Cat Bond Activity Accelerates

Speaking of capital markets solutions as an alternative†¦Mainstream, rather than alternative is how the catastrophe bond market can now be described, according to Guy Carpenter. Its sixth annual review of the market reveals a phenomenal level of transaction activity in 2007, even as rates softened for traditional reinsurance capacity. At year-end, cat bond risk capital outstanding reached $13.8 billion, a 63 percent increase over 2006’s record-setting year-end total of $8.5 billion. Cat bond risk principal now accounts for 12 percent of property limits in the U.S., and 8 percent on a worldwide basis. A couple of other highlights: publicly disclosed cat bond issuances totaled $7 billion in 2007, a 49 percent increase over the record $4.7 billion in 2006; some 27 transactions were completed in 2007, up from 20 in 2006 and nearly tripling the 10 placed in 2005. Check out further I.I.I. facts.  

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  1. Our panelist who discussed in January in New York certainly would have agreed that cat bonds have gone mainstream.Some of the key insights from our discussion were:

    The basic value proposition of cat bonds is sound, according to David Lee, Brown Brothers Harriman. A $100 billion catastrophe event in the context of the insurance market would wipe out 20% of the industry’s capital. But when you put a $100 billion into the $14 trillion equity market you barely notice that: $100 billion is less than the daily fluctuation of the S&P 500. So there is a lot to be said for spreading that risk around.

    Investors have a healthy appetite for cat bonds and demand outpaces supply, as David Lee pointed out. There are two basic reasons why investors like cat bonds. First, catastrophe bonds are perhaps the ideal investment because they offer a substantial risk premium: the amount you get paid far exceeds the risk that you bear. Secondly, catastrophe bonds are almost completely uncorrelated with the rest of the financial markets.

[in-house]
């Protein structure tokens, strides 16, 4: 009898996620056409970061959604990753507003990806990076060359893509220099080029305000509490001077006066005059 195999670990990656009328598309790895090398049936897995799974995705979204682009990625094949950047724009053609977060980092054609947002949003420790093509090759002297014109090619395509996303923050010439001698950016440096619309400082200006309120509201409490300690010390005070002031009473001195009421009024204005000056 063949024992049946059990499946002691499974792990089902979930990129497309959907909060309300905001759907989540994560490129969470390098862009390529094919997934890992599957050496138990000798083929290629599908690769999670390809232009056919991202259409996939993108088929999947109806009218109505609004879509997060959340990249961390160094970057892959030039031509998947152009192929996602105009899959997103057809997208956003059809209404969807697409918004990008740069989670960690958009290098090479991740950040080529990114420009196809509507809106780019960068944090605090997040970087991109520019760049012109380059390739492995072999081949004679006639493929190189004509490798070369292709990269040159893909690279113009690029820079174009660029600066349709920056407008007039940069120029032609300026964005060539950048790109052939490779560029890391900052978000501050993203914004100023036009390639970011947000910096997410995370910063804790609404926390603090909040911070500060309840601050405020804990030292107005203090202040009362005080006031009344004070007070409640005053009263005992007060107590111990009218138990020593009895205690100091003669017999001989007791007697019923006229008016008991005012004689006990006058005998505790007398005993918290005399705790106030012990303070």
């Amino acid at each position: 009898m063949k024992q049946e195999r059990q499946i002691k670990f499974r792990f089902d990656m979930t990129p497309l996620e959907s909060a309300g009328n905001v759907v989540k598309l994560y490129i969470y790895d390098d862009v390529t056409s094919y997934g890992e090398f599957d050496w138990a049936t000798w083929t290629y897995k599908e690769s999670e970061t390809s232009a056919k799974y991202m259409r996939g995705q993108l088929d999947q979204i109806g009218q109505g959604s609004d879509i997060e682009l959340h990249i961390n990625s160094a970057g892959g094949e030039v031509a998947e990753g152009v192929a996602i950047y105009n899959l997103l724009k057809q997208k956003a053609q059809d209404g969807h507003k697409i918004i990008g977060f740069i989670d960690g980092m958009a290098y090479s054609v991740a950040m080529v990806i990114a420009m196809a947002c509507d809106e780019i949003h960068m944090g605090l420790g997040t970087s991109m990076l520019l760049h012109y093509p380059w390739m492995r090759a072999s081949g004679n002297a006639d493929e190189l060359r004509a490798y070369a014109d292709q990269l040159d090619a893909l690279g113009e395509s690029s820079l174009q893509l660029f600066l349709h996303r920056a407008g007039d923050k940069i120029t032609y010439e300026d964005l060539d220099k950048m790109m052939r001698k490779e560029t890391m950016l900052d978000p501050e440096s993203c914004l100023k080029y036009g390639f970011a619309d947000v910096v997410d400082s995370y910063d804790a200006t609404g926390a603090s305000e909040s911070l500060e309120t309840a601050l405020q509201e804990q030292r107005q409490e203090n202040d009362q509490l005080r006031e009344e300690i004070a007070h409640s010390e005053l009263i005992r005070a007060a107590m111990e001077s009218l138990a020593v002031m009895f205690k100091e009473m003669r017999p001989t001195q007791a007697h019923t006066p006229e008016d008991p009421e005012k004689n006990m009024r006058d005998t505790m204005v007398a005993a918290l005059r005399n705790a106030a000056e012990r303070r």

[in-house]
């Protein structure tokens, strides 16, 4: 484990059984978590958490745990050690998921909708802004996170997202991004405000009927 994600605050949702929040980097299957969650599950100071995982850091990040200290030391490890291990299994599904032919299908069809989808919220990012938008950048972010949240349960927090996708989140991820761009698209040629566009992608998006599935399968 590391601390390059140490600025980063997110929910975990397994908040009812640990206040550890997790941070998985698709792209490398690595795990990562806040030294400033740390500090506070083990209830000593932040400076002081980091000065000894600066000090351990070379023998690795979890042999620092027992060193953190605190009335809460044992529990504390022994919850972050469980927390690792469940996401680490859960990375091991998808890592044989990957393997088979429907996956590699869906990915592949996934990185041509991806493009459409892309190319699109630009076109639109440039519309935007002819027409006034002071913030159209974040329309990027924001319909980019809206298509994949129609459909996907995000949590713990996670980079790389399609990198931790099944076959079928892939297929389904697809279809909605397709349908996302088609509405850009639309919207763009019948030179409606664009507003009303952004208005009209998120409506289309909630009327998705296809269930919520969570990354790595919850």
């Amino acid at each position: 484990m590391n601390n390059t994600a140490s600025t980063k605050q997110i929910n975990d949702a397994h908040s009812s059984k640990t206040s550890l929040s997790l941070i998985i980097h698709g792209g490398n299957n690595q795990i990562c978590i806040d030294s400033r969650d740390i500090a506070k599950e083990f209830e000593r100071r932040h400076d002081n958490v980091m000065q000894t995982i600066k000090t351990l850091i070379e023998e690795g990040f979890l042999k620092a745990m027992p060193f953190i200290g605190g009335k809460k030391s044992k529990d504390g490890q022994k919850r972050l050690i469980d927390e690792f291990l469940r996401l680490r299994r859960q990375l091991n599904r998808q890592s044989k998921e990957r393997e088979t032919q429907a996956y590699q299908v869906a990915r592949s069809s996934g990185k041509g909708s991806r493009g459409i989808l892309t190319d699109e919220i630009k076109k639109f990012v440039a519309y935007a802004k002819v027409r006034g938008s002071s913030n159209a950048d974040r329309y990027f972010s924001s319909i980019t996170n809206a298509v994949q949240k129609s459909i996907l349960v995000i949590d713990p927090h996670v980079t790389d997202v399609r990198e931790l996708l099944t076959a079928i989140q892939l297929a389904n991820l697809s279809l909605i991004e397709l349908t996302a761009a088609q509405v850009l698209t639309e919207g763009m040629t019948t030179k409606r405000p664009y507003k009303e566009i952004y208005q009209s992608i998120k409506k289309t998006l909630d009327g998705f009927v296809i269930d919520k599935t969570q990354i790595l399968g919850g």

According to Larry Marcus, Zurich Financial Services, Cat bonds (and sidecars) could help dampen the insurance cycles because capital can move out quicker when the market softens. In addition, multi-year contracts, which are usual in capital markets, may become more common in insurance markets as well. This would further help to stabilize prices.

    Chris Hojlo, Principal, Court Square Capital, expects that Private equity firms will invest more in insurance companies since the securitization of insurance risk allows for indirect leverage. This comes in handy in the current credit market.

    Cat bonds are no longer just one-off deals to access critical capacity, as Stefano Sola, Swiss Re, pointed out. More and more carriers have put shelf programs in place making cat bonds part of the their ongoing risk management strategy. A further indication of the maturity of the cat bond market is the increased secondary trading activity, as Stefano Sola highlighted. This is no longer just a buy and hold market. But there are dealers who are dealing in these securities. In 2007 Swiss Re traded about $1.7 billion of Non-Life securities in the secondary market alone.

    The innovation will continue, as Chris Hojlo explained. For example, Gamut Re is effectively a CDO for a diversified book of property and casualty risks. They were able to sell off the four most senior tranches to investors, retaining the equity tranche. Again, this structure generated leverage in a business that investors thought was not leveragable.

    Within the framework of capital management, cat bonds could be considered as junior equity, as explained John Modin, UBS. They bear the first loss in the portfolio and protect the common shareholders. In view of risk-adjusted pricing, the capital structure of insurance companies will probably consist of 70% to 75% of common shareholder equity; the remaining 20% to 25% will be split between hybrid and senior debt.

    The impact of securitization of insurance risks on the insurance business model is to be decided. Some argued that insurers could become originator of insurance risks which in turn would be transferred to capital markets. Some saw the role of reinsurers moving towards becoming the bearer of basis risk while they would transfer the bulk of their cat exposure to capital markets. As a result, reinsurers could start competing with primary carriers in order to get a piece of the primary action so they don’t get disintermediated. Insurance companies may start to “underwrite to securitize” which could lead to greater standardization of insurance contracts and greater efficiency of the insurance industry.

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